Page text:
SGDs are covered as items of durable medical equipment by Medicare, the overwhelming majority of Medicaid programs, and insurance and health benefits plans.
SGDs are covered as prosthetic devices by Tricare and the Department of Veterans Affairs and by some Medicaid programs, some insurers, and health benefits plans.
SGDs are covered as assistive technology devices by special education, early intervention, and vocational rehabilitation.
SGDs are covered as telecommunications devices or as specialized telecommunications equipment by Telecommunications Equipment Distribution Programs.
SGDs are recognized by the American Medical Association; American Academy of Neurology; and American Academy of Physical Medicine and Rehabilitation as an effective form of treatment for severe expressive communication disabilities, notably dysarthria, apraxia, aphasia and aphonia.
SGD need and SGD use is most common among individuals with (but not exclusively associated with):
ALS (amyotrophic lateral sclerosis or Lou Gehrig’s Disease);
Locked in syndrome;
Brain stem stroke;
Traumatic brain injury; and
Severe developmental communication impairments (e.g., autism, mental retardation and other developmental
The “medical purpose” of SGDs and the “medical need” for SGDs, is to treat severe expressive communication impairment that precludes individuals from meeting all daily communication needs using natural communication methods.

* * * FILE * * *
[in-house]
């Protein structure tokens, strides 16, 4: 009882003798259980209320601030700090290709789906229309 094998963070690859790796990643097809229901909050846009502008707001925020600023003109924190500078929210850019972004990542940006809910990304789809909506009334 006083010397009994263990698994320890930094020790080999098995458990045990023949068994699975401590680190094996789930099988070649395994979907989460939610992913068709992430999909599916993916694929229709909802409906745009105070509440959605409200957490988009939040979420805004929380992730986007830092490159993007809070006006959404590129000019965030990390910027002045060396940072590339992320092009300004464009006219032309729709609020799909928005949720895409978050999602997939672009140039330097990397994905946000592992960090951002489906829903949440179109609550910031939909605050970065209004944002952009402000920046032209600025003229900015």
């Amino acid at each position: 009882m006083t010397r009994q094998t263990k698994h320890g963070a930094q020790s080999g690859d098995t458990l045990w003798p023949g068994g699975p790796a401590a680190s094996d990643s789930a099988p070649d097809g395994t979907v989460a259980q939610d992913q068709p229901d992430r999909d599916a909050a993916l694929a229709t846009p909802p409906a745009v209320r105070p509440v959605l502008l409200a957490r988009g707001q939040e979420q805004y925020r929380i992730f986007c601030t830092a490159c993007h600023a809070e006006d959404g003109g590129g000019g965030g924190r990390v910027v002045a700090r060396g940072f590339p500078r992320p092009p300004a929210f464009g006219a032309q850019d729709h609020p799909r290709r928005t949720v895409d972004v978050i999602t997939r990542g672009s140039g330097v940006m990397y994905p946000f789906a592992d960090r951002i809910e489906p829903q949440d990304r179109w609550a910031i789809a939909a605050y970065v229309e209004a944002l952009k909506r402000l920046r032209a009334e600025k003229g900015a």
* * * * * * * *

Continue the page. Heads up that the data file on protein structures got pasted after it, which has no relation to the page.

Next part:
All daily communication needs are considered equally in determining whether an SGD is required. There is no priority given to specific conversations. The medical need for an SGD is not determined by who the individual seeks to communicate with; what the individual seeks to say; or where the communication will occur.
SGDs serve as a functional by-pass of body parts that are not working due to illness, injury or disability. To generate speech, the brain must first formulate a message; then, code the message into language; code motor instructions for the message to be spoken; transmit the instructions to the diaphragm, lungs, larynx, vocal folds, tongue, teeth and lips (collectively the speech organs); and those instructions must be executed correctly. These five steps have been described as a "communication chain." If, due to disability, any link in that chain is broken (malfunctions or is non-functional), the person's speech will be impaired. In this circumstance, the brain can achieve the original intent to communicate by re-directing the instructions to the fingers, for example, which when aided by an SGD, can create or select the message, which the SGD will then speak. The original intent to communicate is thereby achieved, through a by-pass of the body parts that are not working and with the use of an SGD. This functional by-pass for speech is identical to the functional by-pass role served by wheelchairs for individuals with mobility impairments. The Food and Drug Administration as well as numerous funding program decisions recognize the functional equivalence of SGDs and wheelchairs.
SGD funding is not diagnosis dependent. No funding source – either public or private – limits SGD coverage to specific neurologic diagnoses by policy guidance or by practice. The list of common conditions (ALS, CP, etc) is illustrative, not exclusive.